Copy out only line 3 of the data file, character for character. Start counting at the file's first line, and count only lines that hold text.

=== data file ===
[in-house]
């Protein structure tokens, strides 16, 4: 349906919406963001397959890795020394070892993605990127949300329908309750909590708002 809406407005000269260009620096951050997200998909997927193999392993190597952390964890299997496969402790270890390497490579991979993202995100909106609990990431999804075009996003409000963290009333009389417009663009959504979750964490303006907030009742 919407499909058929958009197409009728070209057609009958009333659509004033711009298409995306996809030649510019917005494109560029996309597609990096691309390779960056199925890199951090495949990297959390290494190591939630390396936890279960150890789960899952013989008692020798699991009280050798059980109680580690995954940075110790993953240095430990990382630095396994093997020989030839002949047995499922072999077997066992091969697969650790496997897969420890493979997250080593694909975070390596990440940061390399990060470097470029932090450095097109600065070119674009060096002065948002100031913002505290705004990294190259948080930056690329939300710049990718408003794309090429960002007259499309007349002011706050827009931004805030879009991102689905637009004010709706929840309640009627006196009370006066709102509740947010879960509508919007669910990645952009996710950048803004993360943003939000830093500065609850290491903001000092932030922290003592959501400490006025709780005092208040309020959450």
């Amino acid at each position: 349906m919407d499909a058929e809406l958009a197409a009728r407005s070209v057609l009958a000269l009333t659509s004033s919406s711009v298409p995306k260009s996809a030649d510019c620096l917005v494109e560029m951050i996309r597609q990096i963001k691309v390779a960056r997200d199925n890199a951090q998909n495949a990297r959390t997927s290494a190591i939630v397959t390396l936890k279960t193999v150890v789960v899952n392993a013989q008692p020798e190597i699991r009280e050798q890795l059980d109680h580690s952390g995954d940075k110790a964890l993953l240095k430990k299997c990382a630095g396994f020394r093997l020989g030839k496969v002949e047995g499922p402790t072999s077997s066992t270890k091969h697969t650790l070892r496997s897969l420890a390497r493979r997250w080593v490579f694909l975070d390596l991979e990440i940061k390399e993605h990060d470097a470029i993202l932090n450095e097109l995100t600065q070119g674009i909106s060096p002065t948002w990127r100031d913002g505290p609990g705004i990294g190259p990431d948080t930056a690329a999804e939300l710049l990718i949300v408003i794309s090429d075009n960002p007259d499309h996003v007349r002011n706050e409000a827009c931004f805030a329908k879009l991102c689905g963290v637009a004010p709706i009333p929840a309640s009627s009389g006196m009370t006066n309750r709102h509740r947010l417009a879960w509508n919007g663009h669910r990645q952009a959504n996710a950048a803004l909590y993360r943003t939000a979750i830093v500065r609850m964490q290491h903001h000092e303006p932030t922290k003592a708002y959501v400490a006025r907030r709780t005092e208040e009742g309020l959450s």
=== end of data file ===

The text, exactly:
């Amino acid at each position: 349906m919407d499909a058929e809406l958009a197409a009728r407005s070209v057609l009958a000269l009333t659509s004033s919406s711009v298409p995306k260009s996809a030649d510019c620096l917005v494109e560029m951050i996309r597609q990096i963001k691309v390779a960056r997200d199925n890199a951090q998909n495949a990297r959390t997927s290494a190591i939630v397959t390396l936890k279960t193999v150890v789960v899952n392993a013989q008692p020798e190597i699991r009280e050798q890795l059980d109680h580690s952390g995954d940075k110790a964890l993953l240095k430990k299997c990382a630095g396994f020394r093997l020989g030839k496969v002949e047995g499922p402790t072999s077997s066992t270890k091969h697969t650790l070892r496997s897969l420890a390497r493979r997250w080593v490579f694909l975070d390596l991979e990440i940061k390399e993605h990060d470097a470029i993202l932090n450095e097109l995100t600065q070119g674009i909106s060096p002065t948002w990127r100031d913002g505290p609990g705004i990294g190259p990431d948080t930056a690329a999804e939300l710049l990718i949300v408003i794309s090429d075009n960002p007259d499309h996003v007349r002011n706050e409000a827009c931004f805030a329908k879009l991102c689905g963290v637009a004010p709706i009333p929840a309640s009627s009389g006196m009370t006066n309750r709102h509740r947010l417009a879960w509508n919007g663009h669910r990645q952009a959504n996710a950048a803004l909590y993360r943003t939000a979750i830093v500065r609850m964490q290491h903001h000092e303006p932030t922290k003592a708002y959501v400490a006025r907030r709780t005092e208040e009742g309020l959450s």